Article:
17 December 2008

Winter Message from the City

City Reminder
Public service poster from the City of Copenhagen about the winter weather. Featuring a lovely photo of a cyclist in a winter wonderland.

The text reads:
Happy Christmas. If it turns out to be white we'll clear the snow and salt the bike lanes and roads.

The only thing you have to do is clear the snow and salt the sidewalk in front of your property.

Read more about who does what on kk.dk/vinter.


Such a lovely tone and a pleasant photo. Nice.

13 comments:

njh said...

Lovely! I'm jealous :) Fort Collins does at least clean the bike paths as soon as they can.

Adrienne Johnson said...

Every time someone talks about salting the roads, I wonder about something- does it cause salination problems in the adjacent water ways and planting areas, when the spring rains and melt start?

William said...

Good question. If the sewer-system is up to date, it shouldn't be a problem, right?
But it is a lot of salt, and gravel-roads are also salted. It's certainly worth wondering about.
Luckily, the use of "environmentally friendly salt" is becoming more widespread. This "salt" is actually Carbamide, also known as Urea, and it decomposes into ammonia, which, when dissolved in water, turns into ammonium - a fertilizer.

This could actually be a bigger problem, because of over-fertilization, which requires more careful water-treatment - also, the resulting growths need to be kept down, a task often solved with pesticides, which unfortunately has a tendency to go into the ground, and turn up in our drinking-water, after twenty years or so.

There are actually a lot of different types of 'salt', and all of them has sideeffects.

Mikael said...

i recall reading ages ago about how salting roads speeds the deteroration of the roads, too. not very cost efficient to have to repair the roads a few years earlier than planned.

David Hembrow said...

We've just seen a report on the BBC news about how the health service in the UK has rather more than the usual number of people turning up, and how some hospitals are full due to the number of people injured in collisions (mostly of cars, also pedestrians and cyclists) due to ice.

It may cost money to clear the roads, but it's almost certainly cheaper than dealing with the after-effects of not doing so.

I've yet to slip on ice at all in the Netherlands, as it's taken seriously here just as in Denmark.

Erik Sandblom said...

One disadvantage of salt is that it eats bicycles! I prefer sand or grit which is what they use here. The plow doesn't remove all the ice and snow, but as long as it's gritted it doesn't matter much, because it's not slippery.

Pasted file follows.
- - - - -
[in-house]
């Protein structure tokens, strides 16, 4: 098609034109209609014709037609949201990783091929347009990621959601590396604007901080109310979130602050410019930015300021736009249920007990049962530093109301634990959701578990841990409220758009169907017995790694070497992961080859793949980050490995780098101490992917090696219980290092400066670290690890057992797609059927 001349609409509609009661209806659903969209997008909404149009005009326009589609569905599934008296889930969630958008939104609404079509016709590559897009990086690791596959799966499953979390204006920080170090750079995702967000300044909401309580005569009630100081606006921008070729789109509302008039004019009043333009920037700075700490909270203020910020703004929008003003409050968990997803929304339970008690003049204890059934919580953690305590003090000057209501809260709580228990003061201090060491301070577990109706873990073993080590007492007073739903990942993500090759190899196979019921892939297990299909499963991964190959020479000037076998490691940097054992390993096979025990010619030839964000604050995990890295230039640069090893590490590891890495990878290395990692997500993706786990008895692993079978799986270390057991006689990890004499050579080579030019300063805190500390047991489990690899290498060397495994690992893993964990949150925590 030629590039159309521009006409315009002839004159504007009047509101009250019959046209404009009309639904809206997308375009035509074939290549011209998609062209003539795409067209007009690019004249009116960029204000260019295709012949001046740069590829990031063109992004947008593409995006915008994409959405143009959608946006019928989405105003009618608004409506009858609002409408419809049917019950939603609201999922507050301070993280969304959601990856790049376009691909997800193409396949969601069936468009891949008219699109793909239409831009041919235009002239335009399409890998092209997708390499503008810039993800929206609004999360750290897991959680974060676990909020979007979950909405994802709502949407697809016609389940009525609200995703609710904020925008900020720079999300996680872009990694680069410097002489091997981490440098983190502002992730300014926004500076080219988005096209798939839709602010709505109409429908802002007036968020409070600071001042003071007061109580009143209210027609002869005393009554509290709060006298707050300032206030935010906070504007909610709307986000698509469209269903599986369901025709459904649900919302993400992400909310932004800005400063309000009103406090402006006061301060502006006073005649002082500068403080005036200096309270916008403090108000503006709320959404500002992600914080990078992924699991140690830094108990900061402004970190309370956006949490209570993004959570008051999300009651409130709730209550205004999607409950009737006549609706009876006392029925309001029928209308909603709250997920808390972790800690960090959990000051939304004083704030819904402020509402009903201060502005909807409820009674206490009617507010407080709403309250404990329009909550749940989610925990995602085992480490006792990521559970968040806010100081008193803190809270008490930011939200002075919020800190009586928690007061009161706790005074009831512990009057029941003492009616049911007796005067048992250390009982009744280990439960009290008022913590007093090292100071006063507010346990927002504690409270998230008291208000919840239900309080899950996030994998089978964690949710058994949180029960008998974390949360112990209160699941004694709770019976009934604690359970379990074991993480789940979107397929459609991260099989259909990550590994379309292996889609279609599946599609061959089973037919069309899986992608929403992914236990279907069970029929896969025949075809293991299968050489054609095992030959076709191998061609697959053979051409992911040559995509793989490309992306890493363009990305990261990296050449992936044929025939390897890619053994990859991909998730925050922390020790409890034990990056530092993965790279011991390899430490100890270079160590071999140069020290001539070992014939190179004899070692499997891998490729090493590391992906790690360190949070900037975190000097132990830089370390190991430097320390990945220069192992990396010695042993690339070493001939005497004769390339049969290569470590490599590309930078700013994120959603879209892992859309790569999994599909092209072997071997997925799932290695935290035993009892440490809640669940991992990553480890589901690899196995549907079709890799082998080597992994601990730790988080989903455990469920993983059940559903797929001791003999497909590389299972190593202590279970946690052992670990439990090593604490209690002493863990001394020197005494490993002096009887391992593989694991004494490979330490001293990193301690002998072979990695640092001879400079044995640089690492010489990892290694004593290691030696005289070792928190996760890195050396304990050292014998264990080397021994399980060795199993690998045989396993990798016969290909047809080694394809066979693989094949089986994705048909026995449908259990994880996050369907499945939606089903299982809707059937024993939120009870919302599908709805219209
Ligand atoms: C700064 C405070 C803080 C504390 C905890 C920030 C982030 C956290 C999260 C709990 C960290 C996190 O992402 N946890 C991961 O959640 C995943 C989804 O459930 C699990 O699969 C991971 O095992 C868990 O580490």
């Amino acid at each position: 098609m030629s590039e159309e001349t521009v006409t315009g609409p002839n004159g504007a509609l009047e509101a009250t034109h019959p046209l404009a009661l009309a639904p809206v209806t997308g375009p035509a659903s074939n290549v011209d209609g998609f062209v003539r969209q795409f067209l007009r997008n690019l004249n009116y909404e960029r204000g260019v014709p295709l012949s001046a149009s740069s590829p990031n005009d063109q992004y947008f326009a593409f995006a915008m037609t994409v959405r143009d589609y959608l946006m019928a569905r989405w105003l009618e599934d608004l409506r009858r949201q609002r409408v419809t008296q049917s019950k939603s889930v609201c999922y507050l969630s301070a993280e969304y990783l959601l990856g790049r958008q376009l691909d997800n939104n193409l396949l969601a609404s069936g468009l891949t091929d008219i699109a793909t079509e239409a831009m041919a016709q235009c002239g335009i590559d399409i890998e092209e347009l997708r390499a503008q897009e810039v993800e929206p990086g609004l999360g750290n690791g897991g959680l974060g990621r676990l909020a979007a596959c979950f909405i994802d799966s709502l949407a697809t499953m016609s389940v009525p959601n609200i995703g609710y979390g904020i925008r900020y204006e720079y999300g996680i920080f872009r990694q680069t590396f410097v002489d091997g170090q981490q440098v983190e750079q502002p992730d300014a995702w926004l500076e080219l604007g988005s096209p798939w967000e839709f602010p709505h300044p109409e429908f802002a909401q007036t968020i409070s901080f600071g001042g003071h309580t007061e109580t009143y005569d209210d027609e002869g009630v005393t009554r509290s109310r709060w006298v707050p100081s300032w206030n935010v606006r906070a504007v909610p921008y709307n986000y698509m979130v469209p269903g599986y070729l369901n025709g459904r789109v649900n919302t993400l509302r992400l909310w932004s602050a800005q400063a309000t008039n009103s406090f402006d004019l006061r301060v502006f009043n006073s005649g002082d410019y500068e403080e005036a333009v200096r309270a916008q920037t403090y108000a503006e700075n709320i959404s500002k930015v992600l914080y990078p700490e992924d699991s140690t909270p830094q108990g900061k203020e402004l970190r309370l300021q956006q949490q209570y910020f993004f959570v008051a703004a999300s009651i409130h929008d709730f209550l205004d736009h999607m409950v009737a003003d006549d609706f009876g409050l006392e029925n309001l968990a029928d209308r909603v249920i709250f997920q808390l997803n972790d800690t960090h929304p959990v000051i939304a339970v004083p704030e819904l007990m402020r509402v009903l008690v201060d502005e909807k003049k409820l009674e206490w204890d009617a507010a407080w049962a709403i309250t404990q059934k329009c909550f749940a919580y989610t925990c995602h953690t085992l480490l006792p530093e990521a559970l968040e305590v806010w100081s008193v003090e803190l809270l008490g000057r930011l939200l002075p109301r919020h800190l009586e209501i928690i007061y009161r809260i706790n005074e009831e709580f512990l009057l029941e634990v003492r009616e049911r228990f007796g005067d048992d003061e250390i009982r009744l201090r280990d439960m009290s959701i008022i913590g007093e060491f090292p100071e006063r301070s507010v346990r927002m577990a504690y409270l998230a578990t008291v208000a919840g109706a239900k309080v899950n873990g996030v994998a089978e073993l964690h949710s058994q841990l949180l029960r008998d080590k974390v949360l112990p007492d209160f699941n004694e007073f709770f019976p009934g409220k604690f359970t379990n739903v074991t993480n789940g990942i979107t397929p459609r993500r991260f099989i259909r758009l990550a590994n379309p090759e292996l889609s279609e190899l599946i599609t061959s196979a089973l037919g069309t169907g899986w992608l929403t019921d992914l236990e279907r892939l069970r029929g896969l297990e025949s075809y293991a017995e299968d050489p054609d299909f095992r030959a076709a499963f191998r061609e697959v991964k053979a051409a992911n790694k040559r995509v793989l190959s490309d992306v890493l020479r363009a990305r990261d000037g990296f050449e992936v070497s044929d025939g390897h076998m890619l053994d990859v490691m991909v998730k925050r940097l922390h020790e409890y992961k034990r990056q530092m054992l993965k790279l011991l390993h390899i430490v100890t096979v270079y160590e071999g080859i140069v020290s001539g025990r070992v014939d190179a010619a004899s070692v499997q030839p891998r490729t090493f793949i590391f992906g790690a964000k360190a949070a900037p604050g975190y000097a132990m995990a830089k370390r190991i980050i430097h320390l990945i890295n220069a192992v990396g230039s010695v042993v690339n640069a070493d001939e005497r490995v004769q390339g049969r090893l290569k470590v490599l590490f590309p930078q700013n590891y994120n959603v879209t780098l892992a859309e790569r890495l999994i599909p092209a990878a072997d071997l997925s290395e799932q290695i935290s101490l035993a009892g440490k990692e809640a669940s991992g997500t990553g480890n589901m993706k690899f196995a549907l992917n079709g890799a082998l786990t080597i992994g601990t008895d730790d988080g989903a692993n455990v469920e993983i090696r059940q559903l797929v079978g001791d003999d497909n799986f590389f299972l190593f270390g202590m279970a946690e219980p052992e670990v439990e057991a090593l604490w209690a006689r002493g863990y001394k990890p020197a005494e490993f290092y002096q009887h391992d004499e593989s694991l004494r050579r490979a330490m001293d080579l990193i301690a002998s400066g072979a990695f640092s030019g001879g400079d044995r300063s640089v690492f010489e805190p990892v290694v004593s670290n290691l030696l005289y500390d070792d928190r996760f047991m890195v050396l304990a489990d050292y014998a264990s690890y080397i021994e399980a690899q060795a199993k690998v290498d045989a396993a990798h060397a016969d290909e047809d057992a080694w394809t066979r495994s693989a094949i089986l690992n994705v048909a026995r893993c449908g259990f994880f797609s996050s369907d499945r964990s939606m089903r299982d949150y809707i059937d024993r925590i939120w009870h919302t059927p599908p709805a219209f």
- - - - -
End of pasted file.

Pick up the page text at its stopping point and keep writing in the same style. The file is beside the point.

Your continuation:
peteathome said...

Makes me jealous. While not really a fan of the Copenhagen bike separation, I wouldn't mind it in the winter.

Here, when it snows, they just plow it to the sides. So what was a nice, sharable lane becomes a narrow lane with slippery ice to one side.

I normally "take the lane" when the lane is too narrow to share, but crazed SUV drivers, who think that 4-wheel drive lets them stop faster - I've had conversations with a few SUV drivers where I tell them that ALL cars have 4-wheel brakes! - dissuades me.

Mikael said...

ah, yes, but salt makes bicycles rusty, which is the most charming kind of bicycle!

'the copenhagen bike separation' - also known as 'dozens and dozens of european cities bike separation' :-)

njh said...

pete, I used to believe what you are saying, but I've noticed that people seem to prefer riding on bike lanes. Here in San Jose, where there are lots of bike lanes and separated paths people ride bikes lots, where there aren't they don't (we can argue about the direction of causation later).

Knowing vehicular cycling is a core skill, but it is silly to think that a single cyclist riding through town taking the lane is going to engender sympathy, jealousy or advocacy. See?

peteathome said...

Causation vs. correlation, yeah. Here in Philadelphia we have lots of bicyclists, too, because the city is compact, cars are hard to park and get around in, so bikes are the easiest way to get around. Had lots of bikes before we put in lanes and now have them with bike lanes.

Totally different topic - so in Copenhagen they are very careful about salting and plowing. Very, very, nice. Still, there has to be times when the snow gets ahead of the plows. I assume people still have to get around on their bikes. Do people use tires on their city bikes that can handle an inch or so of snow? If so, what types (Schwalbe's commuters, maybe?) would you recommend?

I find, here in the USA, that there's very little available between heavily nubbed mountain bike tires and nearly smooth hybrid bike tires with decorative-only tread patterns. I assume that very minor nubbing would help a lot on lightly snow covered streets.

Mikael said...

i often wonder why we hear so little about Philadelphia when by all accounts it's a fine cycling city.

Regarding tyres... nobody who cycles daily for transport changes tyres for winter. they just use the tyres they have on whatever bike they have. seriously. nothing changes on the bicycle when the weather changes.

sure, there are probably commuters who ride farther on fancy bikes who do some adjustments, but that's just a small percent of the collective masses.

i have no idea what to recommend.

If the snow does get ahead of the snowploughs, people just slow down. I find riding in fresh snow to be rather easy when going in a straight line.

Montrealer said...

If I understand correctly, they don't clear the sidewalks???

Mikael said...

not in front of private homes, no. isn't that the same over there? aren't homeowners responsible for shovelling the snow in front of their houses?